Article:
立場新聞 Stand News

China’s Hunger for Minerals Continues to Threaten Livelihood of Tibetans

2016/5/17 — 11:18

In recent days, news reports emerged from Tibetan regions about land-grabbing for mining and water contamination with chemicals leaked from mining.

Images coming out of Karze (Chi: Ganzi) prefecture in Sichuan province on May 4 show a group of ordinary Tibetans protesting against Chinese mining company Ganzizhou Rongda Lithium that had contaminated the river with chemicals and as a result countless fish in the river and domestic animals died from poisoning. In the video footage, you can hear the women telling the policemen to drink the water to see themselves. After petitioning the local county government in Dartsedo (Chi: Kangding), the mining operations are suspended until an agreement is reached between the company and the local people.

廣告

Suspending mining operations is just a tool to defuse the tension and after sometime they would restart the operations. In 2009, hundreds of Tibetans in Markham (Chi: Mangkang) protested against gold mining and managed to shut down the mining operations but it resumed a year later. When the Tibetans protested again, the security forces opened fire on them and arrested several protesters.

Many anti-mining protesters face jail terms as long as 13 years and several were shot dead in the last few years and some died in Chinese custody as a result of brutal torture.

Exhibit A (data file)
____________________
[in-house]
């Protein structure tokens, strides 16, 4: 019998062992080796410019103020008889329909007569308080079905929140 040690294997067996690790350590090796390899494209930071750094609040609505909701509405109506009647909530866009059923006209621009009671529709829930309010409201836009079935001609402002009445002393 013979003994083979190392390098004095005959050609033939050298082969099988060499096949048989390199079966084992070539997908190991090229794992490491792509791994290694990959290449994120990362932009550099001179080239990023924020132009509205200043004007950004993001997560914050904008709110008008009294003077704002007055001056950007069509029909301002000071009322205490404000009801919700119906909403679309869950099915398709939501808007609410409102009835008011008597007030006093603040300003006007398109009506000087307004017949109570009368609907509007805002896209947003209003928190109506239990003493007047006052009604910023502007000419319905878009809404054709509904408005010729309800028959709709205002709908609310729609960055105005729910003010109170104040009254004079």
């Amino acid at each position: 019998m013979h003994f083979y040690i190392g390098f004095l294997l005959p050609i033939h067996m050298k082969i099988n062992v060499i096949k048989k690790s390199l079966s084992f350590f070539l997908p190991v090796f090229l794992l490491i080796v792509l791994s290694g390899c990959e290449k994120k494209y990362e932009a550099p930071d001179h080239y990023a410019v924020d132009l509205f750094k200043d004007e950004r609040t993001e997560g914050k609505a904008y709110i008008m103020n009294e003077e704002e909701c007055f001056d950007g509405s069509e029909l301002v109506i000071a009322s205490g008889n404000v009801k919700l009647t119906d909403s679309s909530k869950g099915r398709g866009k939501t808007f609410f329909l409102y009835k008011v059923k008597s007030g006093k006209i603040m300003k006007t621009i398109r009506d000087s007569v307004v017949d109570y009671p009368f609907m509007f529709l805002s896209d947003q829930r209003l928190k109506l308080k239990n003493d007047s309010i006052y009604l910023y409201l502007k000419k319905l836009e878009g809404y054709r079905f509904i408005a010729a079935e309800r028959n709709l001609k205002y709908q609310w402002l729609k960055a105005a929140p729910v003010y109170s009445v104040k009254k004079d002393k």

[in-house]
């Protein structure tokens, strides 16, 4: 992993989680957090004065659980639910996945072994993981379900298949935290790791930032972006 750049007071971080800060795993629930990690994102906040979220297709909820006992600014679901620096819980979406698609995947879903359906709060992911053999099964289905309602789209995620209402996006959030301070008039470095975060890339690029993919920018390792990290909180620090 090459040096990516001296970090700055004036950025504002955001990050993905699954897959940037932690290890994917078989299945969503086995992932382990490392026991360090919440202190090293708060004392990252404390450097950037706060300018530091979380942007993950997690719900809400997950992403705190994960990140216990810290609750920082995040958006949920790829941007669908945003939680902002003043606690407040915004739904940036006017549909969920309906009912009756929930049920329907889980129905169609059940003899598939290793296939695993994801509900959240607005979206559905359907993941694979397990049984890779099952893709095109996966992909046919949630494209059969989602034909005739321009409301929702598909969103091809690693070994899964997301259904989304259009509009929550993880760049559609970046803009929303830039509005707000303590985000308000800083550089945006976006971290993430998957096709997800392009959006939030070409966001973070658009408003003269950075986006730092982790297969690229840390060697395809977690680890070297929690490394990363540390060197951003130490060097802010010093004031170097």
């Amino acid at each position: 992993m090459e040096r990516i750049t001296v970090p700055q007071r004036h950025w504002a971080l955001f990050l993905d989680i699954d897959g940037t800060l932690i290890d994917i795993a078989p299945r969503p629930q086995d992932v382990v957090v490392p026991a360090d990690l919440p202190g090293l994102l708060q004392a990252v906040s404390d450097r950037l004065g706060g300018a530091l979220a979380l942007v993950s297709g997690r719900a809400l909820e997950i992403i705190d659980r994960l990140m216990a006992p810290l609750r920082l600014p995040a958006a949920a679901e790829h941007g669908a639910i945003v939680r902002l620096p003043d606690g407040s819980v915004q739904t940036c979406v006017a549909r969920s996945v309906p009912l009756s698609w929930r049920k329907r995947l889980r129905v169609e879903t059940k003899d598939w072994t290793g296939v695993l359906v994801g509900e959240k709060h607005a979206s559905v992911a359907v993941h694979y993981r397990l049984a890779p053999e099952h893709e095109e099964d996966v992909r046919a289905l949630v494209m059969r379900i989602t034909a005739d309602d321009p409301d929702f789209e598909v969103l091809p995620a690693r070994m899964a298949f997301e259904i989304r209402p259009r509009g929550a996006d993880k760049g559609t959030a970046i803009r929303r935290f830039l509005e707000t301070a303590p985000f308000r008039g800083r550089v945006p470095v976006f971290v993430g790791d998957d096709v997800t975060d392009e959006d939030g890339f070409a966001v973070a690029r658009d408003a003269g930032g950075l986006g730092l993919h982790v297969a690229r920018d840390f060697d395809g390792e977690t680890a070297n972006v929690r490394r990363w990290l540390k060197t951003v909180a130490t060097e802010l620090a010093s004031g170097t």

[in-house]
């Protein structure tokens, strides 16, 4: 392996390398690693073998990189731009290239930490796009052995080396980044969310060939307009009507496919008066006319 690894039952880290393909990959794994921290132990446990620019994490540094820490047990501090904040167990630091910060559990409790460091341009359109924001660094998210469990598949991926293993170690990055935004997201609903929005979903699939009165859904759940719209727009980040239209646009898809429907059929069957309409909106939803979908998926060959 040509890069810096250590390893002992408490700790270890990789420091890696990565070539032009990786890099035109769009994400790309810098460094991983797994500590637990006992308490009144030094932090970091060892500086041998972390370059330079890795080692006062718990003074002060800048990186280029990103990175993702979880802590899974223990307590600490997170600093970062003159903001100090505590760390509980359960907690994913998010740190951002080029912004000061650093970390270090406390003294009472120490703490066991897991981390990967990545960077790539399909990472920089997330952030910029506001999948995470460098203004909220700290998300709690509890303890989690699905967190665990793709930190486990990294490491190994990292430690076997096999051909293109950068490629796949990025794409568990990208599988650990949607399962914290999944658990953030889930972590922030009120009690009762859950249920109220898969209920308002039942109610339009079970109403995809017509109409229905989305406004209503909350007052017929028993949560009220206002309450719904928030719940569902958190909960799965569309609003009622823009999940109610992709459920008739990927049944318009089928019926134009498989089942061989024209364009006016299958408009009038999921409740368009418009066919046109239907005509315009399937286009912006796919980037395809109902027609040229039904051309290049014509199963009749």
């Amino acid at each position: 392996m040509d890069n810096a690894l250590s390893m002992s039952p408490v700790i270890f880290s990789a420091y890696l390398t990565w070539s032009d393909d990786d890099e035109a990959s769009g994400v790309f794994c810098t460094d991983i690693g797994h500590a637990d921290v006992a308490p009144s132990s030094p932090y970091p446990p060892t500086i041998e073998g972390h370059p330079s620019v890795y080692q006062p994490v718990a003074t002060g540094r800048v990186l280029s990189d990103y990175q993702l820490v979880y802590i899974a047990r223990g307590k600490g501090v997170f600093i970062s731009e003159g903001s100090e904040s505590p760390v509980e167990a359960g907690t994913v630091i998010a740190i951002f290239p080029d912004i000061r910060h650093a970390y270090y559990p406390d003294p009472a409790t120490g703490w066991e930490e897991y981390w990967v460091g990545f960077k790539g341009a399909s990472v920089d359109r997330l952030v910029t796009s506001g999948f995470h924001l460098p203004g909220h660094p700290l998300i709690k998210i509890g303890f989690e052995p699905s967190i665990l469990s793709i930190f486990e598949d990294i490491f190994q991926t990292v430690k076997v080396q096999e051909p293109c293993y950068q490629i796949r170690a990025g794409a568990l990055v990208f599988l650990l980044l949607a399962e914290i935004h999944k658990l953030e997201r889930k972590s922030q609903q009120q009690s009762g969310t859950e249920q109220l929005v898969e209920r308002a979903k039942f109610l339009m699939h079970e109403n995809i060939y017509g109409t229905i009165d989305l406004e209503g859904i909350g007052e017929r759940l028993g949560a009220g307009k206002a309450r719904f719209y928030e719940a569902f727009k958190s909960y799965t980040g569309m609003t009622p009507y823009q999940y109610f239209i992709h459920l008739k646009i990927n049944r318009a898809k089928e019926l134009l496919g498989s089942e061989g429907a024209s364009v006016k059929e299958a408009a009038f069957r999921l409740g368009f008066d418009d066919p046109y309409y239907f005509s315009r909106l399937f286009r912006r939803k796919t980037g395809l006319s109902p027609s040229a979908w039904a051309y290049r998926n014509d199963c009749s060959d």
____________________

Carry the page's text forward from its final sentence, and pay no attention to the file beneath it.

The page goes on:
廣告

According to a news report on Tibet Times published on May 8, a Chinese mining company had started digging the summer grazing of a Tibetan nomad named Lodro Gyaltsan in Thrindu (Chi: Chenduo) County of Yushu Prefecture in Qinghai province on May 3. The mining project was planned two years ago and Lodro Gyaltsan petitioned the local government in vain as the officials were bought by the company.

Confiscating land from farmers and nomads is a commonplace for Tibetans. In March 2016, another Tibetan nomad named Nyima Tsering protested against Chinese building mining site on his summer grazing after he had exhausted all his options including petitioning the local government, which ignored his grievance. When he protested at the mining site, which had started two months before, Chinese security forces immediately arrested him and interrogated him for four days. He was later released with fine of over $3000 for protesting.

In 2010, the Ngaba (Chi: Aba) Prefectural authorities confiscated the land of about 20 families from Thangkor Village No 2 in Dzoge (Chi: Ruo’ergai) County. The Tibetan nomads were told at the time that their land was going to be used for a rural development project but the project never materialized. Instead the land was leased to some private group.

The Tibetans repeatedly appealed to the authorities to no avail. In January 2015, they staged a protest in front of provincial government building in Chengdu, the capital city of Sichuan province. The only response they received from the provincial government was a severe warning that if they took the issue any higher authorities, they would face jail time, which four of them did on April 11, 2016 although they were granted parole.

Between 2006 and 2012, 2 million Tibetans were resettled. Many of them were forcibly uprooted from their traditional nomadic land with their livestock sold and moved into houses with little or no prospect of making a new living. In many cases the emptied lands are used for damming the rivers and mining minerals.

 

發表意見